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SpaceX Plans to Head for Mars as Soon as 2018

Elon Musk, CEO and CTO of SpaceX, walks down the steps while introducing the SpaceX Dragon V2 spaceship at the company headquarters.

Elon Musk, CEO and CTO of SpaceX, walks down the steps while introducing the SpaceX Dragon V2 spaceship at the company headquarters. // Jae C. Hong/AP

Elon Musk has long said that his dream of colonizing Mars led him to found SpaceX. Now, we have a target date for the first visit.

The company announced today that it would be sending its Dragon spacecraft to Mars as soon as 2018, under a program called “Red Dragon.” Currently, the Dragon’s main mission is flying cargo to the International Space Station; the company is also developing a second version of the craft to carry astronauts into space. The new version is the one that will go to Mars.

The Mars mission, which will take about six months, is intended to give the company data about landing heavy payloads on Mars with rocket engines—a necessity for human colonization. Those experiences are intended to provide details for the company’s “colonization architecture,” which it will reveal later this year.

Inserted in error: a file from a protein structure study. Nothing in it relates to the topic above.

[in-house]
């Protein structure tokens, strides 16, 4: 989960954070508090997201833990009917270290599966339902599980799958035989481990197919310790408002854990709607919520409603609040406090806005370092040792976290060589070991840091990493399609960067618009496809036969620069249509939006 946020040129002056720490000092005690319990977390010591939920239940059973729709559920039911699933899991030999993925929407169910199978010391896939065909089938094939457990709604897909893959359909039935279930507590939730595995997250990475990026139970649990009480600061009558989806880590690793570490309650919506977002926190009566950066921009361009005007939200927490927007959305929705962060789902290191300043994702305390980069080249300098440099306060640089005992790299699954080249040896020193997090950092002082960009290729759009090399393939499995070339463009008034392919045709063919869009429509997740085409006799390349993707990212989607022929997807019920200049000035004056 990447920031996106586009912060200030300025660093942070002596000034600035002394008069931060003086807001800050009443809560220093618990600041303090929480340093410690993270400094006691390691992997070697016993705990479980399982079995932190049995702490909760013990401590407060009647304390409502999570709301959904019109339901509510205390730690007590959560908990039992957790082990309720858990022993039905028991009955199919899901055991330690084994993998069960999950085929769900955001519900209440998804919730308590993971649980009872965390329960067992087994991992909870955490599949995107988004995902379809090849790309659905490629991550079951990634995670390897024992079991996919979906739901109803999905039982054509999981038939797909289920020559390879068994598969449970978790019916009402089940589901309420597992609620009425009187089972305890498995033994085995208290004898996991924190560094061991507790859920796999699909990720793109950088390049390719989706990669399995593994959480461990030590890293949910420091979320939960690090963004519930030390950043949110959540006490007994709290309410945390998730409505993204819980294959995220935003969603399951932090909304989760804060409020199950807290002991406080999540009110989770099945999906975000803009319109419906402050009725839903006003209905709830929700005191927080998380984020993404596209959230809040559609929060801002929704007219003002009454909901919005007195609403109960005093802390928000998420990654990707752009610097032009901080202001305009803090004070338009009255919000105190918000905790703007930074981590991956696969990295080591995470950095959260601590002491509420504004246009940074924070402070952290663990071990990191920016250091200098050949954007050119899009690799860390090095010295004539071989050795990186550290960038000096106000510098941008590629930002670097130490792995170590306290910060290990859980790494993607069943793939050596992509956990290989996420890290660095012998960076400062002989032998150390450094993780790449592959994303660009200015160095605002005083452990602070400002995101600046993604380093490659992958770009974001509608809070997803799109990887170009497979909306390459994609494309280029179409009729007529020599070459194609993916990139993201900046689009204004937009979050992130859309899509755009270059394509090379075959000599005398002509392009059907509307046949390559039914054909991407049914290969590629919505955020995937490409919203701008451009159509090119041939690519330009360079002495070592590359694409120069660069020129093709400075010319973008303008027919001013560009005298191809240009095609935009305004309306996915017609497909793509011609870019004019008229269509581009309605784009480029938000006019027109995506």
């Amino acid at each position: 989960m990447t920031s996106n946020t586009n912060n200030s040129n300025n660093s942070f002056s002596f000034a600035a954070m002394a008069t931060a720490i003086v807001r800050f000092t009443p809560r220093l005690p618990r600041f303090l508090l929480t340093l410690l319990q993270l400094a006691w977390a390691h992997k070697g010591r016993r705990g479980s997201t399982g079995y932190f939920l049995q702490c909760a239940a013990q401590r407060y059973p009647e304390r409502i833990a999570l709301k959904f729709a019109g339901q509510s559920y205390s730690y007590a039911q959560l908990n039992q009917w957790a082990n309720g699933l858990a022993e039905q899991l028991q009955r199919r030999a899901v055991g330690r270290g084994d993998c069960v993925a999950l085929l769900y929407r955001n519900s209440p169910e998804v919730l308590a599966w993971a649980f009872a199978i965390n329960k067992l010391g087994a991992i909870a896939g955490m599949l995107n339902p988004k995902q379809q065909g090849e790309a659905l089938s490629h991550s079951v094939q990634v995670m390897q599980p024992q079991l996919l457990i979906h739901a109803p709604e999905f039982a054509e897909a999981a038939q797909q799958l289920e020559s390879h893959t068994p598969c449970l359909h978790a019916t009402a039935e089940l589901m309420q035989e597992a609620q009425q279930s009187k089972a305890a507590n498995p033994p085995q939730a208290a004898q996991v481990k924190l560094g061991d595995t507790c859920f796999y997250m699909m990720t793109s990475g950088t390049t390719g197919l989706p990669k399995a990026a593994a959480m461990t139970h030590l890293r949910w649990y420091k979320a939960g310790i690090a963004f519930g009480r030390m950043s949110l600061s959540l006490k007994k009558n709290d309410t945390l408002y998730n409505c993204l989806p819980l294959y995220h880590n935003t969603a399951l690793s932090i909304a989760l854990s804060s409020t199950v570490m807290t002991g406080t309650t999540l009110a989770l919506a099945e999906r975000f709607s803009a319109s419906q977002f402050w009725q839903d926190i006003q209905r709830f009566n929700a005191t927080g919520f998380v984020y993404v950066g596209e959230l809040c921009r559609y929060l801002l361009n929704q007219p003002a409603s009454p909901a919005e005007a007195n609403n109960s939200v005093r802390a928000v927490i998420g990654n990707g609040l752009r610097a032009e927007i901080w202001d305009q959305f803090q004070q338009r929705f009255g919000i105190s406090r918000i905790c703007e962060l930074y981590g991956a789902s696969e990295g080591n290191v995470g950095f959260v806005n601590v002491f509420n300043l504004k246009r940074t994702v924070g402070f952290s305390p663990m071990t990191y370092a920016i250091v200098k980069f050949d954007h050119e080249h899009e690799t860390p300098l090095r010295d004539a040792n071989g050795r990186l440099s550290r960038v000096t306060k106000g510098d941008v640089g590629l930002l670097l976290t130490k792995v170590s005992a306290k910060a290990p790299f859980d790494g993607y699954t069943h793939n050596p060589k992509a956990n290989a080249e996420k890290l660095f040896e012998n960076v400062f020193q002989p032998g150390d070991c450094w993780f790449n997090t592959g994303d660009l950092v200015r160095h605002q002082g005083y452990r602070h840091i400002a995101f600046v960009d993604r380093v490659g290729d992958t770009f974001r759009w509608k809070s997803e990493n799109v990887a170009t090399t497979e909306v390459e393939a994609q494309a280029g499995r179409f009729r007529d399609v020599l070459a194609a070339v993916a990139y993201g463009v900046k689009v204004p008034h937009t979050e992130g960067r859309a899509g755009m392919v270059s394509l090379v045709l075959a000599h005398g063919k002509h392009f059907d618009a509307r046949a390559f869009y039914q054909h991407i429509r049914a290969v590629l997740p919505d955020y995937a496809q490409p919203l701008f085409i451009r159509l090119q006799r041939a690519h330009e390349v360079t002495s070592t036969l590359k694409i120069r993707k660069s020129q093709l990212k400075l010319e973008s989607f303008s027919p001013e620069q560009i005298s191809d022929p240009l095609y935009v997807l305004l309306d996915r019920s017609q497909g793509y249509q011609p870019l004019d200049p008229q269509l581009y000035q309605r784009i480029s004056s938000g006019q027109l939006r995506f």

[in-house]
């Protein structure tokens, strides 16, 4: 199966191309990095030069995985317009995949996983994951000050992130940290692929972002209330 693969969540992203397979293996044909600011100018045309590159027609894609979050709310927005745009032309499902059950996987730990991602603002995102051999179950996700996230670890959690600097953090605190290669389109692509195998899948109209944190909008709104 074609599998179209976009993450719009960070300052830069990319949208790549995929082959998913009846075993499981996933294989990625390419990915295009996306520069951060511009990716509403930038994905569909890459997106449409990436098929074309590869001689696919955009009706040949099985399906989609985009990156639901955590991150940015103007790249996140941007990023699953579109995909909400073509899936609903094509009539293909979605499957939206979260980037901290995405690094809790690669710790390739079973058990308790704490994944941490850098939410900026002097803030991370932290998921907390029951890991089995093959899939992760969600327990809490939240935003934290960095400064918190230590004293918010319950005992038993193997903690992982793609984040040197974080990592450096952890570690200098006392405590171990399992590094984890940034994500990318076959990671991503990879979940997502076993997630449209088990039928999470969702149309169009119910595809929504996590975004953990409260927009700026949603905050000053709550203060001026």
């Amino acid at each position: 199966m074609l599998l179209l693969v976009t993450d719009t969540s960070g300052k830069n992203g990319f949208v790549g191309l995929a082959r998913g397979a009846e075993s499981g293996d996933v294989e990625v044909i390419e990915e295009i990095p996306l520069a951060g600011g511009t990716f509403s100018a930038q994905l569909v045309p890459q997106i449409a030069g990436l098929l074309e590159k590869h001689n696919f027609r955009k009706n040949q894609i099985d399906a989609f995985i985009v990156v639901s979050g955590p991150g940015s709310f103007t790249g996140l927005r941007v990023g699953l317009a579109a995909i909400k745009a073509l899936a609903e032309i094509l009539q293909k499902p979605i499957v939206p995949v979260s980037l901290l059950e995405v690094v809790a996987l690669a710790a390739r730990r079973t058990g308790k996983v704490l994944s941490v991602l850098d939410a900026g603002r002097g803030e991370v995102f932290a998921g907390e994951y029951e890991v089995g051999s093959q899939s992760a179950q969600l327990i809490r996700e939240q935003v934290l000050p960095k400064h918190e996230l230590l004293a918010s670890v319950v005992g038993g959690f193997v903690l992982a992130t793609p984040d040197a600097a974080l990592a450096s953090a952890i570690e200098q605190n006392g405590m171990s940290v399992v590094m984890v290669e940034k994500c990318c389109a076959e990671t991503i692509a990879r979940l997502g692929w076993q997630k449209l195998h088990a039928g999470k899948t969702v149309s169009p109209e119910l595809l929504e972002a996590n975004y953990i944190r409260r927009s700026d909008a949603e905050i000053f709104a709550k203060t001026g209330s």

Sources at SpaceX say that the Dragons will fly on the Falcon Heavy, a yet-to-be unveiled rocket that can be roughly described as three of its Falcon 9 rockets strapped together. The company intends to test the rocket for the first time in the fall of 2016, following a hold-up caused by a failed mission in 2015. Given the long history of delays at SpaceX and in the aerospace industry more generally, the 2018 target date should be taken with a grain of salt.

Interestingly, a SpaceX source says there will be cargo in the Dragon in addition to the sensors needed to gather data about the craft’s journey and performance. Will it be the greenhouse garden that Musk wanted to send to Mars back in 2002, when he first conceived of the company?

By Tim Fernholz Quartz April 28, 2016

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